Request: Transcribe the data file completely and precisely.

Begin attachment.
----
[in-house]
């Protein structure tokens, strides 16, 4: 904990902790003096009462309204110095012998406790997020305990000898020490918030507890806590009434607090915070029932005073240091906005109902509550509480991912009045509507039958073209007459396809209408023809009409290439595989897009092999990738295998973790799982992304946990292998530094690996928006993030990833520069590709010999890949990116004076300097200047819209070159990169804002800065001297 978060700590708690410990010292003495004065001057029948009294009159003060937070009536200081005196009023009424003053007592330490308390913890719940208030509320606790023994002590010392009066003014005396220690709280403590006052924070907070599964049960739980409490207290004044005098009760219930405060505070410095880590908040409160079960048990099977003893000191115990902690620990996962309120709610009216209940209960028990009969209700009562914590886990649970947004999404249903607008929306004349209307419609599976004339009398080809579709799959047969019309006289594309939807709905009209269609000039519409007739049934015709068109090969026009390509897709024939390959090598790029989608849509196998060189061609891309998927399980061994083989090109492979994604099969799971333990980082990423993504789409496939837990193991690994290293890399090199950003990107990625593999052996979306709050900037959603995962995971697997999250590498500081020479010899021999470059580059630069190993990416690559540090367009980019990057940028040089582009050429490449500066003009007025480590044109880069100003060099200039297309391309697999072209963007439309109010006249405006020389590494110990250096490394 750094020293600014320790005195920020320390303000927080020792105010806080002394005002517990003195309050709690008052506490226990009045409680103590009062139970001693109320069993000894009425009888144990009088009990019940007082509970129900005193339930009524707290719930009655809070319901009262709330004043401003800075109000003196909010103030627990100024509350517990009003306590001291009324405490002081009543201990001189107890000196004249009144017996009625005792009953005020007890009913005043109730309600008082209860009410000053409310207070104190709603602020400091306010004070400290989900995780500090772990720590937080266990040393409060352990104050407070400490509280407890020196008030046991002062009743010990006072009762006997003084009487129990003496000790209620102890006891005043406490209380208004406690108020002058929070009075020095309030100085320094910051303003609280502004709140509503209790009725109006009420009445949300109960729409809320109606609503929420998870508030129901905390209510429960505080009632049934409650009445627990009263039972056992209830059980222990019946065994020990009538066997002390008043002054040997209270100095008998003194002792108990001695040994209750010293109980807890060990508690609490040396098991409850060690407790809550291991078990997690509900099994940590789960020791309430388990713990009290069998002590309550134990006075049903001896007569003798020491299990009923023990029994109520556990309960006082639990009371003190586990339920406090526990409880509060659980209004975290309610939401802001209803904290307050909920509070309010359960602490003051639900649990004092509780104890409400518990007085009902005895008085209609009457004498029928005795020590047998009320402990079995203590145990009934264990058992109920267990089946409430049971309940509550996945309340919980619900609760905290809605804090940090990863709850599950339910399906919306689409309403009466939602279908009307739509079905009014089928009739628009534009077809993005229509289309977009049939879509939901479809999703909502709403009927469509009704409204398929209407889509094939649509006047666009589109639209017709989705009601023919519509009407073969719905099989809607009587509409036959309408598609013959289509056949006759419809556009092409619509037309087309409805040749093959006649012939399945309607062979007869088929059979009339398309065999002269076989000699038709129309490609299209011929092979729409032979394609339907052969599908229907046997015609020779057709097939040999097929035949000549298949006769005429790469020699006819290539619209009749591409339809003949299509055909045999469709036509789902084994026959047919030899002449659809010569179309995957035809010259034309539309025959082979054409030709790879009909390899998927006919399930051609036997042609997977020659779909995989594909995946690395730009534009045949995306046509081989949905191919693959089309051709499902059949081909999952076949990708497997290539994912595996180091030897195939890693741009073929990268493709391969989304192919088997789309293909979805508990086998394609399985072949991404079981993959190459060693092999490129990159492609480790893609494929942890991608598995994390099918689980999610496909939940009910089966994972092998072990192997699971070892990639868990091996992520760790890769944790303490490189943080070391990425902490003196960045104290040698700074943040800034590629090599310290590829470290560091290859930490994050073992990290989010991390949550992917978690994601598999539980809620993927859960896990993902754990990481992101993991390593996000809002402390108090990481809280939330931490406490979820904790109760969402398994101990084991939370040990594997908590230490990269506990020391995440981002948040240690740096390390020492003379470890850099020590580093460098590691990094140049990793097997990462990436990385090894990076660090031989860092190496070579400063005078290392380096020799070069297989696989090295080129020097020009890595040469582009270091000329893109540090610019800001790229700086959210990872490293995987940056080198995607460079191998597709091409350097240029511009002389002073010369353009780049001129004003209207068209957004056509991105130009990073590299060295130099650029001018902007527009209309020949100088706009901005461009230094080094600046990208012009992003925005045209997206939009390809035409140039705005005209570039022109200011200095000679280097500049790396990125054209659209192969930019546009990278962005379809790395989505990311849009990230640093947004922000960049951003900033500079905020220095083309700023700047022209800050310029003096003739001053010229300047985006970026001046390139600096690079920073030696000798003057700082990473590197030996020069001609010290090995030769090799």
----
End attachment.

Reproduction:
[in-house]
């Protein structure tokens, strides 16, 4: 904990902790003096009462309204110095012998406790997020305990000898020490918030507890806590009434607090915070029932005073240091906005109902509550509480991912009045509507039958073209007459396809209408023809009409290439595989897009092999990738295998973790799982992304946990292998530094690996928006993030990833520069590709010999890949990116004076300097200047819209070159990169804002800065001297 978060700590708690410990010292003495004065001057029948009294009159003060937070009536200081005196009023009424003053007592330490308390913890719940208030509320606790023994002590010392009066003014005396220690709280403590006052924070907070599964049960739980409490207290004044005098009760219930405060505070410095880590908040409160079960048990099977003893000191115990902690620990996962309120709610009216209940209960028990009969209700009562914590886990649970947004999404249903607008929306004349209307419609599976004339009398080809579709799959047969019309006289594309939807709905009209269609000039519409007739049934015709068109090969026009390509897709024939390959090598790029989608849509196998060189061609891309998927399980061994083989090109492979994604099969799971333990980082990423993504789409496939837990193991690994290293890399090199950003990107990625593999052996979306709050900037959603995962995971697997999250590498500081020479010899021999470059580059630069190993990416690559540090367009980019990057940028040089582009050429490449500066003009007025480590044109880069100003060099200039297309391309697999072209963007439309109010006249405006020389590494110990250096490394 750094020293600014320790005195920020320390303000927080020792105010806080002394005002517990003195309050709690008052506490226990009045409680103590009062139970001693109320069993000894009425009888144990009088009990019940007082509970129900005193339930009524707290719930009655809070319901009262709330004043401003800075109000003196909010103030627990100024509350517990009003306590001291009324405490002081009543201990001189107890000196004249009144017996009625005792009953005020007890009913005043109730309600008082209860009410000053409310207070104190709603602020400091306010004070400290989900995780500090772990720590937080266990040393409060352990104050407070400490509280407890020196008030046991002062009743010990006072009762006997003084009487129990003496000790209620102890006891005043406490209380208004406690108020002058929070009075020095309030100085320094910051303003609280502004709140509503209790009725109006009420009445949300109960729409809320109606609503929420998870508030129901905390209510429960505080009632049934409650009445627990009263039972056992209830059980222990019946065994020990009538066997002390008043002054040997209270100095008998003194002792108990001695040994209750010293109980807890060990508690609490040396098991409850060690407790809550291991078990997690509900099994940590789960020791309430388990713990009290069998002590309550134990006075049903001896007569003798020491299990009923023990029994109520556990309960006082639990009371003190586990339920406090526990409880509060659980209004975290309610939401802001209803904290307050909920509070309010359960602490003051639900649990004092509780104890409400518990007085009902005895008085209609009457004498029928005795020590047998009320402990079995203590145990009934264990058992109920267990089946409430049971309940509550996945309340919980619900609760905290809605804090940090990863709850599950339910399906919306689409309403009466939602279908009307739509079905009014089928009739628009534009077809993005229509289309977009049939879509939901479809999703909502709403009927469509009704409204398929209407889509094939649509006047666009589109639209017709989705009601023919519509009407073969719905099989809607009587509409036959309408598609013959289509056949006759419809556009092409619509037309087309409805040749093959006649012939399945309607062979007869088929059979009339398309065999002269076989000699038709129309490609299209011929092979729409032979394609339907052969599908229907046997015609020779057709097939040999097929035949000549298949006769005429790469020699006819290539619209009749591409339809003949299509055909045999469709036509789902084994026959047919030899002449659809010569179309995957035809010259034309539309025959082979054409030709790879009909390899998927006919399930051609036997042609997977020659779909995989594909995946690395730009534009045949995306046509081989949905191919693959089309051709499902059949081909999952076949990708497997290539994912595996180091030897195939890693741009073929990268493709391969989304192919088997789309293909979805508990086998394609399985072949991404079981993959190459060693092999490129990159492609480790893609494929942890991608598995994390099918689980999610496909939940009910089966994972092998072990192997699971070892990639868990091996992520760790890769944790303490490189943080070391990425902490003196960045104290040698700074943040800034590629090599310290590829470290560091290859930490994050073992990290989010991390949550992917978690994601598999539980809620993927859960896990993902754990990481992101993991390593996000809002402390108090990481809280939330931490406490979820904790109760969402398994101990084991939370040990594997908590230490990269506990020391995440981002948040240690740096390390020492003379470890850099020590580093460098590691990094140049990793097997990462990436990385090894990076660090031989860092190496070579400063005078290392380096020799070069297989696989090295080129020097020009890595040469582009270091000329893109540090610019800001790229700086959210990872490293995987940056080198995607460079191998597709091409350097240029511009002389002073010369353009780049001129004003209207068209957004056509991105130009990073590299060295130099650029001018902007527009209309020949100088706009901005461009230094080094600046990208012009992003925005045209997206939009390809035409140039705005005209570039022109200011200095000679280097500049790396990125054209659209192969930019546009990278962005379809790395989505990311849009990230640093947004922000960049951003900033500079905020220095083309700023700047022209800050310029003096003739001053010229300047985006970026001046390139600096690079920073030696000798003057700082990473590197030996020069001609010290090995030769090799």